A computer does not degrade in performance over time, but not keeping track of how things are running on the software-side can simulate it as things get “clogged”. They’re like cars, 20 years later they’ll run just as fast as the day you got them as long as you give them proper maintenance every so often.
Image somebody bought a Ford Model T and “suped it up” to race other Model T’s, they could win the race with it. Then, 100 years later (the original Model T was released in 1908 ), they take it to a race of today. It fails spectacularly, it has no chance of winning. Does that mean it got slower? No. The tasks expected of it grew until they exceeded it’s ability. While a web page 10 years ago might have involved some color and a few images, web pages today can have dynamically styled content, videos, even custom programming that runs within the page itself (sometimes multiple instances).
Doing a little checkup every so often can keep your machine running as well as the day you got it, and this guide will show you how. In addition many computer problem are easy to fix once you know what the actual cause is, and this guide will show you common methods of spotting the cause of a problem.
Gathering general information.
At times you may be asked certain things about your computer. This post will show you how and where to get some of the most common pieces of information needed to help with a computer problem.
- Computer Specs (Specifications).
One of the most helpful things to let us know would be what computer you are using. The model of your computer can be found on the tower. The tower is that (usually) rectangular bulky thing you stick CDs/DVDs into, it has the main power button on it. The model will be something like “Inspiron 3000” or “T2899”. If there’s lots of things and you’re not sure, tell them all to us.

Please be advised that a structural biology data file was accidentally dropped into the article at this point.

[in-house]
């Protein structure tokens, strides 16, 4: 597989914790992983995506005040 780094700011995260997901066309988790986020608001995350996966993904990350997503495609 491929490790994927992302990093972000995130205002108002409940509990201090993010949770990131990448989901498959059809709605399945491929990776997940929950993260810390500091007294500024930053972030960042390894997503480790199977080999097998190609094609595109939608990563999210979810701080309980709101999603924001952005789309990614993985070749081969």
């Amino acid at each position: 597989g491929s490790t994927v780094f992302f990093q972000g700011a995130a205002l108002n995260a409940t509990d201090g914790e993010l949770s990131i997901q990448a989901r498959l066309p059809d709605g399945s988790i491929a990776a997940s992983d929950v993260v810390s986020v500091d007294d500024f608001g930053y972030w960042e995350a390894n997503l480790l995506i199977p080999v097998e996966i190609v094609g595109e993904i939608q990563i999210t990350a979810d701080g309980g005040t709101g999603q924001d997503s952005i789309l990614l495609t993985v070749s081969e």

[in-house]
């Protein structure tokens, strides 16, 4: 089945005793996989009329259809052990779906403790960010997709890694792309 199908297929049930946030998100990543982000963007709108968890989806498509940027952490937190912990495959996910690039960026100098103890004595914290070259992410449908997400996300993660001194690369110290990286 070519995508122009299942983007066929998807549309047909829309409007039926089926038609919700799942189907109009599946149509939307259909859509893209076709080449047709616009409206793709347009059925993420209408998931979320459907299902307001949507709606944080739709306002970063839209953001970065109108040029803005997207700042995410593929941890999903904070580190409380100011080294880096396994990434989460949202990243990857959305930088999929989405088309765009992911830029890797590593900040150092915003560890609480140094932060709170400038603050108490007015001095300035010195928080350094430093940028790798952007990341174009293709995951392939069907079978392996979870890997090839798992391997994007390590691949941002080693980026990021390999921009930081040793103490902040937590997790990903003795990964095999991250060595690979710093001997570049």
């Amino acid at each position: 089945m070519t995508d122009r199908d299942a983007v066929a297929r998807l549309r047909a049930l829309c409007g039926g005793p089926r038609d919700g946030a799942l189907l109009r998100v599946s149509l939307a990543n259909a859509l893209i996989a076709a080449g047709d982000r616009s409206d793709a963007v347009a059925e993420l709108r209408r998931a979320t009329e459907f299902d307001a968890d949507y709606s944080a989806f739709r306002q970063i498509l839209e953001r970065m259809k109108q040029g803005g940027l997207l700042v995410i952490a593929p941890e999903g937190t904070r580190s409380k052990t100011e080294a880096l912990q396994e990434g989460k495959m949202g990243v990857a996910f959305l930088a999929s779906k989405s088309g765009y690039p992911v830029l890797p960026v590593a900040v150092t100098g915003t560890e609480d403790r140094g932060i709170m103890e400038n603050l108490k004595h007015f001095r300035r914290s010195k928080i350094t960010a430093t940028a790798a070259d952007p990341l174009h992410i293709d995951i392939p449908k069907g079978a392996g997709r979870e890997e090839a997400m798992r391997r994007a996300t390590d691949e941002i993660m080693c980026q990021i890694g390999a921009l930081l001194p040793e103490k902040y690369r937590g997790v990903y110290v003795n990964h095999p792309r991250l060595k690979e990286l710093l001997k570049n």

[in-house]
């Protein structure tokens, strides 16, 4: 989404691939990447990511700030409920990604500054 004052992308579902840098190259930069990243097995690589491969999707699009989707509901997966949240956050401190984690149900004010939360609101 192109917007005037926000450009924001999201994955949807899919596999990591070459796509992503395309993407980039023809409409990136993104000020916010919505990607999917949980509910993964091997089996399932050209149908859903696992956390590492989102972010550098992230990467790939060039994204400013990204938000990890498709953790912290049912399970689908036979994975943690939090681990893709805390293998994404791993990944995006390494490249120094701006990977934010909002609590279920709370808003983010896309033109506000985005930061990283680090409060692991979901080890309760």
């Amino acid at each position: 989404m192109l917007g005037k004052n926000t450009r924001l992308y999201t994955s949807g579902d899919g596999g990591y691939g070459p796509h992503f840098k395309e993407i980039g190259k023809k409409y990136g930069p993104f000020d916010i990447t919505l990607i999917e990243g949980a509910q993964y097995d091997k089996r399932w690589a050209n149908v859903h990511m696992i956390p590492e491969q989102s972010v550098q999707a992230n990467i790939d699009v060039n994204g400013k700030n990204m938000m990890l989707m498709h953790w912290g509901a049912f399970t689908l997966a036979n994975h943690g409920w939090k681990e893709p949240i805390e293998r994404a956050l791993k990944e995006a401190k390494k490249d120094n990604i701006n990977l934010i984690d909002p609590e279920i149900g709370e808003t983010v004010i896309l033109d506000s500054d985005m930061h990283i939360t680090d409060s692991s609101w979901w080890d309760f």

If you’re on a laptop, it might be on the underside.
If you know that your computer has been upgraded since you got it in some way, tell us how, please. If you’re not sure about that or don’t know how it’s been upgraded/modified, you can use this tool to see your specs, simply take screenshots so we can see the specific areas.
- Windows Version.
To find what version of windows you are running, go to where you can see the “my computer” icon, either in your start menu or on the desktop. Right-click it, click “properties” in the menu that shows up, and after a second or two, a window should show up on your screen. That will tell you, among other things, which version of windows you are running. Common ones are XP, Vista, and 7. Right under the version will be other info that’s useful, so please post a screenshot of that window for us.
- If it’s a fully-custom computer…
If, by some chance your computer is custom-built, then telling us what parts it’s made of works. If you do not know, you can either use this program, or ask somebody that would know.
A few times, you might be asked to provide a “screenshot” or “screencap“. That is giving us an image of what you see on the screen, so we can better know your situation since we’re not there to see what’s on your screen.
How to take a screenshot in Windows XP
How to take a screenshot in Windows Vista or 7
When helping, we may tell you to go into safe mode and try something, or tell you to see if something works “in safe mode”.This page shows you how to get into safe mode. You’ll most often want “Safe Mode With Networking”, which will give you internet access (regular safe mode has no internet).
Keeping your software up-to-date is important for a stable system. It’s usually something you don’t need to worry about, as the important security parts will be done for you automatically if windows update is on.
- Go into your control panel (switch to classic view if needed), and open the “automatic updates” section. Make sure they are on “automatic”.
- Go to your start menu, and to the “programs” or “all programs” section. Find “windows update” in the main section, and run it.
If you cannot find it, open internet explorer and go to http://www.windowsupdate.com and choose “custom”, and get everything. You will probably be required to restart afterwards.